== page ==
Saturday, June 18, 2005

Living In Filth

Well, gee. What a surprise. According to Reader's Digest, Pittsburgh ranks 48th in a cleanliness analysis of the 50 largest metropolitan areas in the United States. This certainly explains a lot. Everytime it rains in the city, I can not help thinking that we need some soap to go with all of the water.

The rankings were based on scores in the following categories (the lower the ranking, the dirtier the city):

  • Air -- Pittsburgh ranked 6th, a nice low score. It has been decades since Pittsburgh was the "Smoky City" with all of the steel mills up and running. There are a lot of scuzzy people in this city, so this low rating is probably based on cigarette smoke.
  • Water -- Many of us get our water from the Monongahela River. As a child, I usually heard that Monongahela meant "muddy water", but it would seem that the actual meaning is a big more complicated than that. Either way, it implies that there is more in the river than what you would normally find in drinking water. That explains the #5 ranking.
  • Toxics -- a.k.a. Industrial Pollution. Even though the steel industry is all but gone from the city, there are plenty of others to help lower the ranking to #5. Probably due to also due to cigarette smoke, but specifically in relation to an increase in smoking among unemployed industrial workers.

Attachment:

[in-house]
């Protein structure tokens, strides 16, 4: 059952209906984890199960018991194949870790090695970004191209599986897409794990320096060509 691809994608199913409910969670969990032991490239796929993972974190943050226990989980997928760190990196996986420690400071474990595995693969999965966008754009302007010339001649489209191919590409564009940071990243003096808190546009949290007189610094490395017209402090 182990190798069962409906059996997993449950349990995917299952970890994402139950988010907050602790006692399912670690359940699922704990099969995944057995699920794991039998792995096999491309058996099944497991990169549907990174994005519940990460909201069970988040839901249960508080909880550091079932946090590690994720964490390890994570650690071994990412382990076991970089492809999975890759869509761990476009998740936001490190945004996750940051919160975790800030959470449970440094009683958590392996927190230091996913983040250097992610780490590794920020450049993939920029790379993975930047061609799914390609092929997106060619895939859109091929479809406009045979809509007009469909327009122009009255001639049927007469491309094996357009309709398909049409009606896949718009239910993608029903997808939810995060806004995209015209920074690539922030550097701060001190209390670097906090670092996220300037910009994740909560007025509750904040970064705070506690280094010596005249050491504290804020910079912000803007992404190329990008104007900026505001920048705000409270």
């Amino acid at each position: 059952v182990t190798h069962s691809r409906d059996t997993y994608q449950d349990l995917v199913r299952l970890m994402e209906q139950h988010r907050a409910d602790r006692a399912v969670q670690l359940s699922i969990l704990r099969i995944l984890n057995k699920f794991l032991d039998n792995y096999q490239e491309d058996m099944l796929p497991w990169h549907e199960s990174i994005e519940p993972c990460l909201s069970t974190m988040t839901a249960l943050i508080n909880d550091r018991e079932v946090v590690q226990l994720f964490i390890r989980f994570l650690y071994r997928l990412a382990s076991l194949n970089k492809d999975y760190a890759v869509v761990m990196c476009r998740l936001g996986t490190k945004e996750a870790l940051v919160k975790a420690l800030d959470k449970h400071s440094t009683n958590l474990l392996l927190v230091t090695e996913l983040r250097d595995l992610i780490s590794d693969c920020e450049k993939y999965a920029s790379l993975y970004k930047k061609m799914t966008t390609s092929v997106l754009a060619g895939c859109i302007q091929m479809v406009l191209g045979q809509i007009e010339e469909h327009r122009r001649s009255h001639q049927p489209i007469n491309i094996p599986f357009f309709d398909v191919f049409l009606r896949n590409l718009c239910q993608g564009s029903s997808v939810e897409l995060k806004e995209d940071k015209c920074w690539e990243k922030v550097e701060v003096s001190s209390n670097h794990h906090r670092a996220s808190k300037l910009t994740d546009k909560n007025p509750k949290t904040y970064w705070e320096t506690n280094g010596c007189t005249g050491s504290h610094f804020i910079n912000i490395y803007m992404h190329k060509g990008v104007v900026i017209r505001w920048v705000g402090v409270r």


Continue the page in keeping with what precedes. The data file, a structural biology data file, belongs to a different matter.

• Hazardous Waste -- A slightly below-average 23. I believe most of the hazardous waste is either shipped to Pennsyltucky or out-of-state.
  • Sanitation -- The best score out of the five categories, Pittsburgh gets a 29. There never seems to be any shortage of garbage trucks around here. The stench and exhaust fumes might also have an impact on the low Toxics and Air Quality ratings.
So - assuming that this study is accurate, how can Pittsburgh's rating improve? How about:
  • Stop smoking.
  • Import bottled water from a fresh spring.
  • Forcibly shut down and raze any remaining industrial plants.
  • Bury all of the hazardous waste in our backyards before some busybody comes along and does another survey to try and make us look bad again.
  • Implement a "sanitation official recruiting drive" to increase the number of active garbage men and garbage trucks on the streets.
About twenty years ago, Pittsburgh was proclaimed America's Most Livable City in another study of metropolitan areas. If it follows my suggestions, it easily could be again.

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